WHITE PAPER: How Can Virtual Schools Be a Vibrant Part of Meeting The Choice Provisions of the No Child Left Behind Act?
Bryan C. Hassel, Michelle Godard Terrell, Public Impact
Virtual schools are an acceptable, legal option for districts and states seeking to increase their capacity to meet the choice requirements of NCLB. Research demonstrates that they can offer high-quality instruction to K-12 learners regardless of location, family income, background, or learning differences.
The Virtual Revolution: Understanding Online Schools
Education Next, Spring 2006
Virtual schools appeal to a wide array of students, attracting children from both ends of the achievement spectrum. Self-paced study allows struggling students to catch up without a classroom full of distractions, and enables advanced students to accelerate their work according to their own abilities.
Evaluating Online Learning: Challenges and Strategies for Success
U. S. Department of Education, July 2008
This publication features seven evaluations of online learning programs or resources. The evaluations represent variety both in method of evaluation and in the program or resource that was examined.
How Cognitive Science Helps Teachers: Educators say research findings are not widely understood.
Are our children overscheduled? Should preschool children be taught to read? When does academic challenge become academic pressure? Cognitive science is beginning to answer such questions, but the findings don't always make it into the classroom. (Reprinted with permission from CQ Press, How Cognitive Science Helps Teachers: Educators say research findings are not widely understood, CQ Researcher)
Students Under Stress: Do Schools Assign Too Much Homework?
The average homework load for first- through third-graders has doubled over the past two decades, even though research shows homework doesn't benefit such young children. Indeed, some schools require preschoolers to tackle academic subjects like reading and writing. In response, a parents' movement has arisen—mainly in middle- and upper-income suburbs— protesting excessive homework and other forms of academic pressure, including so-called high-stakes testing. (Reprinted with permission from CQ Press, Students Under Stress: Do Schools Assign Too Much Homework?, CQ Researcher)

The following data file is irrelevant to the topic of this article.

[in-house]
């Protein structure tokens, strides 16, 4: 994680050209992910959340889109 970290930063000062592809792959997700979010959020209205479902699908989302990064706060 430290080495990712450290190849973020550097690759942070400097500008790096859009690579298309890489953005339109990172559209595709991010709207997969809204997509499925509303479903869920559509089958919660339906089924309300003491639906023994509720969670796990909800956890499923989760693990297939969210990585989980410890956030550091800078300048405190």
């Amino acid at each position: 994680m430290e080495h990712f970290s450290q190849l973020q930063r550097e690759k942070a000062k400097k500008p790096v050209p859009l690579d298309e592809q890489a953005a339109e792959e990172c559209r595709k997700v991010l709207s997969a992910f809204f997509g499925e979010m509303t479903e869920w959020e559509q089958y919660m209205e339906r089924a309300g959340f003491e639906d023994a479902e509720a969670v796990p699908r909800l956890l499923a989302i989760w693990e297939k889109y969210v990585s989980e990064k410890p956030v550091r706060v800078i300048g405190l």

Beyond the Basics: Achieving a Liberal Education for All Children
Chapter from Virtual Education and the Liberal Arts by K¹² leaders John Holdren, senior vice president of content and curriculum, and Bror Saxberg, chief learning officer, July 2007
Recent months have brought yet another challenge to liberal learning, as well-meaning business leaders and policy makers, rightly concerned about American competitiveness, are pushing "STEM" (Science, Technology, Engineering, and Mathematics) training. Yet America's true competitive edge over the long haul is not its technical prowess, but its creativity, its imagination, its inventiveness. And those attributes are best inculcated not by skill-drill but through liberal arts and sciences, liberally defined.
This volume argues that case. It emerges from a Thomas B. Fordham Foundation-sponsored conference in December 2006 (underwritten by the Carnegie Corporation of New York and the Louis Calder Foundation). It develops the rationale for liberal education in the primary and secondary grades, explores what policymakers and educators at all levels can to do sustain liberal learning, and sketches an unlovely future if we fail.
Virtual Schools Across America: Trends in K-12 online Education
The Peak Group, 2002
Responding to the need for alternative education, virtual schools are multiplying rapidly across the nation.
Any Time, Any Place, Any Path, Any Pace: Taking the Lead on e-Learning Policy
National Association of State Boards of Education (NASBE)
The NASBE Study Group on e-Learning concludes that e-learning will improve American education in valuable ways and should be universally implemented as soon as possible.
NEA's Guide to Teaching Online Courses
National Education Association, 2006
The ubiquity of computers in schools... has opened the door to a new set of educational possibilities: online courses now make it possible for students in even the most remote locations to have access to classes their home schools were previously unable to provide. Online education can fundamentally change relationship that students, teachers, parents, and the community have with their educational institutions and with one another. For policymakers, those transformations pose some difficult choices. If they ignore online education, they turn their back on their responsibility to extend learning opportunities.